Date Created
  • 2014-12

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Tossing Out the Waste: An Exploration of Sustainable Solutions for an Arizona Restaurant

Description

The goal of this project is to gain and use knowledge of sustainability topics as a value-adding function for a business in the Tempe, AZ area and to develop the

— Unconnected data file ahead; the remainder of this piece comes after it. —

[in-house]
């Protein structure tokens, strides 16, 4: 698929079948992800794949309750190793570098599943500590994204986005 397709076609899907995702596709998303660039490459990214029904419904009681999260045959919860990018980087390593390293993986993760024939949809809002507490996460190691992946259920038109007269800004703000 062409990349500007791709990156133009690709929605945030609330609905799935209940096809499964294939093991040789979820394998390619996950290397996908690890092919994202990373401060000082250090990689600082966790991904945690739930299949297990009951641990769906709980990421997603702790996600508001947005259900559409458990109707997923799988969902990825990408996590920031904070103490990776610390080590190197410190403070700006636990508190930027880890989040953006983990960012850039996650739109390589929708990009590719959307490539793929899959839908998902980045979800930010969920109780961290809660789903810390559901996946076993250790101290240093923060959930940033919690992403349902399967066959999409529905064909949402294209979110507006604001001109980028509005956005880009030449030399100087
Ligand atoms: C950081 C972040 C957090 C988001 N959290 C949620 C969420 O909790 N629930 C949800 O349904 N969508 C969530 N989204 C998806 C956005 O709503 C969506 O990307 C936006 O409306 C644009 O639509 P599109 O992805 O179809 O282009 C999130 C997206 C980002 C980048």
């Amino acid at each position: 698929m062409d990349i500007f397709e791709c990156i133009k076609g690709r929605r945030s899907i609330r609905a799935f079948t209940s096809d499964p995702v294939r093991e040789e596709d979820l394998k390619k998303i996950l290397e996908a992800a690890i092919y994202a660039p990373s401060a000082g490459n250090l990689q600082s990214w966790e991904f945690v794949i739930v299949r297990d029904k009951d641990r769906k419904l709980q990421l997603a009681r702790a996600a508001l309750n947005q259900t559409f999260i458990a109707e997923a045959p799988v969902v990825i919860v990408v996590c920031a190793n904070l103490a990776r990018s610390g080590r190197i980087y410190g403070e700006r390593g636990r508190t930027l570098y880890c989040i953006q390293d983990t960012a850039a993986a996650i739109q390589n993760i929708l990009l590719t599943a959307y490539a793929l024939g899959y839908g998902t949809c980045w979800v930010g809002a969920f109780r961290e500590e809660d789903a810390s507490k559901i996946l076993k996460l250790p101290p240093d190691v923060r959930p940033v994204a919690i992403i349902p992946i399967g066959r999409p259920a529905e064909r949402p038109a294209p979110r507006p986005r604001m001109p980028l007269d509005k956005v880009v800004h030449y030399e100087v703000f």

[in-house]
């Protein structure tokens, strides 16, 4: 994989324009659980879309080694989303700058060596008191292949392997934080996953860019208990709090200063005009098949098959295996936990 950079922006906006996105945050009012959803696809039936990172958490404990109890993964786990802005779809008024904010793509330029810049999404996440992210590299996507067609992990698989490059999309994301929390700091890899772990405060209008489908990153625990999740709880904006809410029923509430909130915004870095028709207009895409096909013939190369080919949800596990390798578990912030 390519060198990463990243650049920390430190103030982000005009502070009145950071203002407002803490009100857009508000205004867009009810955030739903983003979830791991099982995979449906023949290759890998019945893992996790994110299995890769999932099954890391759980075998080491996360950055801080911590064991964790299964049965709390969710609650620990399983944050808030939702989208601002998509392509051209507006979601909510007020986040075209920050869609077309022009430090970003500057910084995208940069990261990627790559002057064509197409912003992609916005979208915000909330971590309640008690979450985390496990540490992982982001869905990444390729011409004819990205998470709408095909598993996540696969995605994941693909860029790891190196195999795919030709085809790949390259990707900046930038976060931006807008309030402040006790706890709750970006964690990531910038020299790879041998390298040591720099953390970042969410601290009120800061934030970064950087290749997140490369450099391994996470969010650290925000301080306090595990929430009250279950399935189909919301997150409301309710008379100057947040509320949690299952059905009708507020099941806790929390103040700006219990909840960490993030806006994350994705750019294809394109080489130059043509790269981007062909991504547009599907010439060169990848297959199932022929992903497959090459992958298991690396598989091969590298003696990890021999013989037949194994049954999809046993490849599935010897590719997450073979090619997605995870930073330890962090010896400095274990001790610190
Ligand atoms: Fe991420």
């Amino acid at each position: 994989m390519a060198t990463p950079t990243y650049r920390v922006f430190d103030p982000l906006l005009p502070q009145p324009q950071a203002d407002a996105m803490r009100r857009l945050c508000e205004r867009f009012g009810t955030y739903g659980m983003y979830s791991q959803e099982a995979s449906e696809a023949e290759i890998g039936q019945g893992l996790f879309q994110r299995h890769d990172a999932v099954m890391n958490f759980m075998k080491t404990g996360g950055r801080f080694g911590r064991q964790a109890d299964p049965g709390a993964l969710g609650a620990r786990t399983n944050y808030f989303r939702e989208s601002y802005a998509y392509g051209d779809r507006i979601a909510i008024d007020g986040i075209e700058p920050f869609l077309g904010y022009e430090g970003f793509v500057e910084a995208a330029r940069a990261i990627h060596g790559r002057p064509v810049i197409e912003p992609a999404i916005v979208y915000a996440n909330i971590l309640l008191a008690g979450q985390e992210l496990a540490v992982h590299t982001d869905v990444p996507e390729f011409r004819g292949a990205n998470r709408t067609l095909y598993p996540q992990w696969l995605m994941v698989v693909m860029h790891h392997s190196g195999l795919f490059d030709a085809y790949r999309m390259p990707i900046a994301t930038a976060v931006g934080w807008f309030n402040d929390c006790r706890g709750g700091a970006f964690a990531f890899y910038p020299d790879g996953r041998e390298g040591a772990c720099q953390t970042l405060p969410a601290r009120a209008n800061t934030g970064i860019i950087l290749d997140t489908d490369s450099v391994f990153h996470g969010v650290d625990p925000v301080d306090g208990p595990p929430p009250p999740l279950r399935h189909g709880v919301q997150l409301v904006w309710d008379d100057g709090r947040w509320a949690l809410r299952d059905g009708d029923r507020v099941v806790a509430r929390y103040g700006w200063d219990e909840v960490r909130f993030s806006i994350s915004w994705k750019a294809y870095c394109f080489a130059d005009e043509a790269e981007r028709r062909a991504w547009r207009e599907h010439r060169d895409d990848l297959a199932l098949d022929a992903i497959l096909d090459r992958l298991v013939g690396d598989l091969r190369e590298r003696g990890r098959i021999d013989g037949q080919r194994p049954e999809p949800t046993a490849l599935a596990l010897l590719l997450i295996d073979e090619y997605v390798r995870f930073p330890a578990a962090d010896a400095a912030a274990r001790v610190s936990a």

The goal of this project is to gain and use knowledge of sustainability topics as a value-adding function for a business in the Tempe, AZ area and to develop the skills to approach and consult with business owners and staff about sustainable business options. Sustainability searches for a balance between society, economy and the environment where all three can thrive; therefore, the ideal project partner was a business that values the wellbeing of mankind, is locally owned and operated and promotes environmental stewardship. The Original Chop Shop Co in Tempe Arizona was appropriately selected. Throughout the duration of our partnership, I observed their daily routine, interviewed employees and managers and used the collected information to identify three areas of focus that have the largest potential to reduce The Original Chop Shop Company's impact on the environment. Information on the areas of recycling, composting, and food sourcing was researched and synthesized to make suggestions for ecofriendly changes to business practices. The scope of the project includes small changes in daily practices such as implementing a recycling and composting program and employee training sessions and minor investments such as purchasing a micro washer and silverware in order to eliminate nonrenewable plastic utensils. The scope does not include major renovations or investments in technology. The suggestions offered position The Original Chop Shop to conduct business in a way that does not compromise the health of the environment, society, or economy.